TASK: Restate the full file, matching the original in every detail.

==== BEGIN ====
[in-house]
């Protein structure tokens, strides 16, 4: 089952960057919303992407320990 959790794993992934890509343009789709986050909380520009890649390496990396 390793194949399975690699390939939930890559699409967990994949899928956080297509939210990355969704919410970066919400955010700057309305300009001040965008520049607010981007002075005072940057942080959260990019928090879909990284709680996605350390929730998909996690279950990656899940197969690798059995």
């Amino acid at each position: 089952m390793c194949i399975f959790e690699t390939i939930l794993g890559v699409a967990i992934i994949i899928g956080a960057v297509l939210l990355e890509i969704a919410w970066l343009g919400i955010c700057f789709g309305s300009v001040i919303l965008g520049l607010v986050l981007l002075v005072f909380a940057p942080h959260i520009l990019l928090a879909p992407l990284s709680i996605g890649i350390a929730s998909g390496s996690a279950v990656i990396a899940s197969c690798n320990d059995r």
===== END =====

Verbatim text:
[in-house]
């Protein structure tokens, strides 16, 4: 089952960057919303992407320990 959790794993992934890509343009789709986050909380520009890649390496990396 390793194949399975690699390939939930890559699409967990994949899928956080297509939210990355969704919410970066919400955010700057309305300009001040965008520049607010981007002075005072940057942080959260990019928090879909990284709680996605350390929730998909996690279950990656899940197969690798059995």
């Amino acid at each position: 089952m390793c194949i399975f959790e690699t390939i939930l794993g890559v699409a967990i992934i994949i899928g956080a960057v297509l939210l990355e890509i969704a919410w970066l343009g919400i955010c700057f789709g309305s300009v001040i919303l965008g520049l607010v986050l981007l002075v005072f909380a940057p942080h959260i520009l990019l928090a879909p992407l990284s709680i996605g890649i350390a929730s998909g390496s996690a279950v990656i990396a899940s197969c690798n320990d059995r």